Sunday, September 26, 2010

Got Questions? Get Answers...JA Wants To Buy Another Home First Then Strategic Default On The Current Home

First off, your website is great, thanks for all the information you've posted. I know you cannot take the place of paid legal advise but I was hoping to get your opinion on my situation.

My wife and I currently live and own a home in Oregon. It's small and we are ready to move on. We owe about what the house is worth so selling it has not worked. Due to our income and low debt we have qualified for a home loan on another house and plan to buy it and move there.
We would rent out our current house, and if we run into any financial trouble, just stop making payments on the rental and focus on keeping our new primary residence. Since Oregon is a non-recourse state, the lender should not be able to come after our assets or primary residence for not paying the rental house mortgage correct?

Get Answer: The issue of non-recourse/anti deficiency is an important one. Keep this in mind: even if Oregon is a non-recourse state, you need to now how Oregon implements its rules. It may not be an absolute, blanket ban against the collection of a deficiency debt by a lender. Please check this link to learn more about Oregon's deficiency laws : So yes...please consult with a qualified attorney in your area. 

What if we refinance the soon to be rental house to get a better interest rate? 

Get Answer: That would lower your payment and perhaps make it profitable to rent the house. Even with no current equity. Yet you are not totally upside down. 

I was told that if you refinance, your loan becomes full recourse, regardless of what state you are in, is this true?

Get Answer: It may be true. Generally, if a loan was not used to purchase the house then there may not be any protection under relevant non-recourse/anti-deficiency laws.  So please consult with a qualified attorney.

If we want to keep and rent this house long term, a refinance makes the best financial sense, but I don't want to take away the option of a strategic default by refinancing into a full recourse loan. An extra $100 in interest payments per month seem worth the cost to keep all options open.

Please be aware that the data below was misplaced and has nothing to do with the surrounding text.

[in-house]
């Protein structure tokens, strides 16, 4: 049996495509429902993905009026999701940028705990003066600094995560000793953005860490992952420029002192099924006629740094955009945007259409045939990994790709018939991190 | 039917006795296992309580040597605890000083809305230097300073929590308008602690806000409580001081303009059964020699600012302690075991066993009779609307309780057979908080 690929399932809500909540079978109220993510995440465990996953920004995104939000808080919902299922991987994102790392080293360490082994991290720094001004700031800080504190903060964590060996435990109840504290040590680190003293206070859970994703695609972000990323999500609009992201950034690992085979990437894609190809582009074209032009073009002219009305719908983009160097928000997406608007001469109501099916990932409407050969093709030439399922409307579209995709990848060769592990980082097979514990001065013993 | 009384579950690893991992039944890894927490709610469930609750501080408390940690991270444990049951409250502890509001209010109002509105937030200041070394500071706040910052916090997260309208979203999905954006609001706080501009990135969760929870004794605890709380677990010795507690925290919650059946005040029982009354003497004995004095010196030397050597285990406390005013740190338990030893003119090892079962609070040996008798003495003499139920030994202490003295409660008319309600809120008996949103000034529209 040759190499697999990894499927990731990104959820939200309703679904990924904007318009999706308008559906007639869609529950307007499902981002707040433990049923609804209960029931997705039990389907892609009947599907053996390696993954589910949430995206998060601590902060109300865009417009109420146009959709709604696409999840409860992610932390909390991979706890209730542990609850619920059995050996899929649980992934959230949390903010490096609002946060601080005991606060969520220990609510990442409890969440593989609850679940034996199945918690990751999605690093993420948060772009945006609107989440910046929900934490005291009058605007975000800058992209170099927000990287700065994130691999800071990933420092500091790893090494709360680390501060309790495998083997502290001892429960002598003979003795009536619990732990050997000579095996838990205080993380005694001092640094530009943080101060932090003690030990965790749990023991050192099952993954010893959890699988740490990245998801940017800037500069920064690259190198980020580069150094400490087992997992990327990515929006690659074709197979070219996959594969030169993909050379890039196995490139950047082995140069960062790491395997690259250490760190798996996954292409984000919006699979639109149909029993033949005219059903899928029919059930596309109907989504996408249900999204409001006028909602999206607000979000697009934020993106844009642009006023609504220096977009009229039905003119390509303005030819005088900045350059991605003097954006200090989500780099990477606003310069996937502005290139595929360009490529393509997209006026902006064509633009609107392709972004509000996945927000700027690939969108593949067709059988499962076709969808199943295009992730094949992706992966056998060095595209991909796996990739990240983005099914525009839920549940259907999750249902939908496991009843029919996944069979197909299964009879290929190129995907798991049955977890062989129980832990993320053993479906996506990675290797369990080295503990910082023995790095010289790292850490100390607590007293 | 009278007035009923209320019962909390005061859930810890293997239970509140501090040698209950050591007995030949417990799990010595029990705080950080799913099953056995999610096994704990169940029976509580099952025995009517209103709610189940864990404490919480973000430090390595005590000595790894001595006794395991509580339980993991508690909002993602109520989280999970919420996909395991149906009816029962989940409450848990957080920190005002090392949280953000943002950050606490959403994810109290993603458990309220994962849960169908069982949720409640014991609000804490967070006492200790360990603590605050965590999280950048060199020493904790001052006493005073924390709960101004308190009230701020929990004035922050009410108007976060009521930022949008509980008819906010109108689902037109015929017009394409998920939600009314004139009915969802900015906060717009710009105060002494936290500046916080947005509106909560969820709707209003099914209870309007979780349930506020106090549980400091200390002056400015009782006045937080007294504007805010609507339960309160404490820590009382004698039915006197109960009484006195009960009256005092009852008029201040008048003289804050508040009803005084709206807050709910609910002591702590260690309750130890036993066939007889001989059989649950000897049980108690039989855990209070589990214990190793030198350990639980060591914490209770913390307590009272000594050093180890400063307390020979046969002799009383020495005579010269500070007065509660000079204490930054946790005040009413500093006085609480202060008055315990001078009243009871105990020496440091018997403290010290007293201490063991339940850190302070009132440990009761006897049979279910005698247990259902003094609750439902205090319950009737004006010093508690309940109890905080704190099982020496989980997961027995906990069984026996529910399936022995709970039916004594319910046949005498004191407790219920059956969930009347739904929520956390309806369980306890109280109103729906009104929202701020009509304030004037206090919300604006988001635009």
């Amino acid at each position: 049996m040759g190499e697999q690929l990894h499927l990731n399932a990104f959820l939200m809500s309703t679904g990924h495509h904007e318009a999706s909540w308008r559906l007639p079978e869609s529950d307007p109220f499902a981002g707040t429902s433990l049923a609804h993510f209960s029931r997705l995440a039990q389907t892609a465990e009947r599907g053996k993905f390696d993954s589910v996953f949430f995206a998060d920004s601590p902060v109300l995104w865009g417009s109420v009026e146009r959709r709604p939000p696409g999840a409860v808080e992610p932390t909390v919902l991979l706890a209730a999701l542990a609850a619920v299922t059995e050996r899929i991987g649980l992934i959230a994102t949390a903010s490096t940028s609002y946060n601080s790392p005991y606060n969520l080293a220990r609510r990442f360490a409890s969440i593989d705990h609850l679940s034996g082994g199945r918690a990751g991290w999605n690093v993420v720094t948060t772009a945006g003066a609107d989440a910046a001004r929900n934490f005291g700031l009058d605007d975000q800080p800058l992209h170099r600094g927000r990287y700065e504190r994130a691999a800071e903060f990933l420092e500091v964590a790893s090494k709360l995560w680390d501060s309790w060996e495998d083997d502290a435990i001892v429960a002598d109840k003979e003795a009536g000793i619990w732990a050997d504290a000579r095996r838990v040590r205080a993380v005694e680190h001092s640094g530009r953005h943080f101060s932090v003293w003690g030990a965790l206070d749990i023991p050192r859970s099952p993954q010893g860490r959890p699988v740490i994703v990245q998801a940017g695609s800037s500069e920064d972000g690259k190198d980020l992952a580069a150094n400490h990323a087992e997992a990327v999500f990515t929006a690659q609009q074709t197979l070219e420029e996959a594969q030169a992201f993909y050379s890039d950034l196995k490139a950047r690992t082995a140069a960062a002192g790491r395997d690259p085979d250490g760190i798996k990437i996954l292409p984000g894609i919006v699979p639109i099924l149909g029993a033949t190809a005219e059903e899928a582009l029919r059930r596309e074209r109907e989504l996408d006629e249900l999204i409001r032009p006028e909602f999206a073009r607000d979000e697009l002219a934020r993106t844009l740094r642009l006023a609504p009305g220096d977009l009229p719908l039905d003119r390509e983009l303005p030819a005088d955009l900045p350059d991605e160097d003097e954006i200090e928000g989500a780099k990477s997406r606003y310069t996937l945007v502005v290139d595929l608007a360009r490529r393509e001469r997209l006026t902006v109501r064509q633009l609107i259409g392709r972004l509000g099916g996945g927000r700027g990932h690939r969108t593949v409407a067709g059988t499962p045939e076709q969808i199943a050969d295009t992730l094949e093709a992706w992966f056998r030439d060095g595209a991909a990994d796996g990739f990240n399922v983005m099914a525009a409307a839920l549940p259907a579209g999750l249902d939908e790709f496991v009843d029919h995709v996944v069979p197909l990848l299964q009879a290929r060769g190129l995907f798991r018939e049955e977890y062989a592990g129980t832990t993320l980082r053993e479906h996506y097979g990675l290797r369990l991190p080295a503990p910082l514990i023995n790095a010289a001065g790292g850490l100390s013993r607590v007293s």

What is your opinion on this?

Get Answer: Well said. Essentially the $100 monthly cost is your insurance payment for staying protected under Oregon's anti-deficiency laws. Yet, if you refinance the loan you may earn income. Furthermore, if you refinance into a fixed rate mortgage then over time the principle balance will be lowered. You may gain equity if property prices have stabilized in your area. However it may not be likely.  Keep in mind that if the foreclosure sale of your property satisfies the lender in full then there is no deficiency.  Also any difference owed to the lender may be settled for less than what is due or it may be forgiven. Forgiven debt may be considered taxable income. However, under current Federal law forgiven debt may not be taxable if it involves a primary residence. Focus on acquiring the other property as soon as you can. Spend more time considering your strategic default alternative. Please read this link to learn more about debt obligations and deficiency. Also speak with a qualified professional to round out your thinking.  


Thank you for reaching out.

---- Below Is JA's Response To Get Answers...----

Thanks for your response, that was helpful.

I've done a little more research on Oregon's anti deficiency laws and it seems its not as clear for us as recourse vs. non-recourse state like I first thought.

This is what I understand from reading the statutes:
If a non-judicial foreclosure is an option under your loan contract (if a power of sale agreement was signed as part of your loan, which is likely) in Oregon, then the bank can go this route seize your house and sell it with proper notice. They are not allowed to come after you for any debt deficiency resulting from the sell of your house in a non-judicial foreclosure.

If there is no power of sale agreement, or if the bank simply chooses to go this route, they can choose a judicial foreclosure. This will result in a public auction of your house and a deficieny judgement against you for the difference in what the bank gets and what you owe. Because this option is more time consuming for the bank, it is less likely, unless you are significantly under water and the bank thinks you have enough resources to make a deficiency judgement worth thier effort. Luckily for us right now we owe about as much as the house is worth so the bank most likely would not pursue this option. If housing prices continue to fall that might not be the case.

So it turns out the walk away options is less do-able then I had hoped. Especially because the mortgage debt tax foregiveness only applies to primary residences, not rentals. For now it looks like we will proceed with buying the new house, renting out the first house and hoping that property values stabilize or rise. If not, we'll have to think a little bit more about the consequences of a strategic default.



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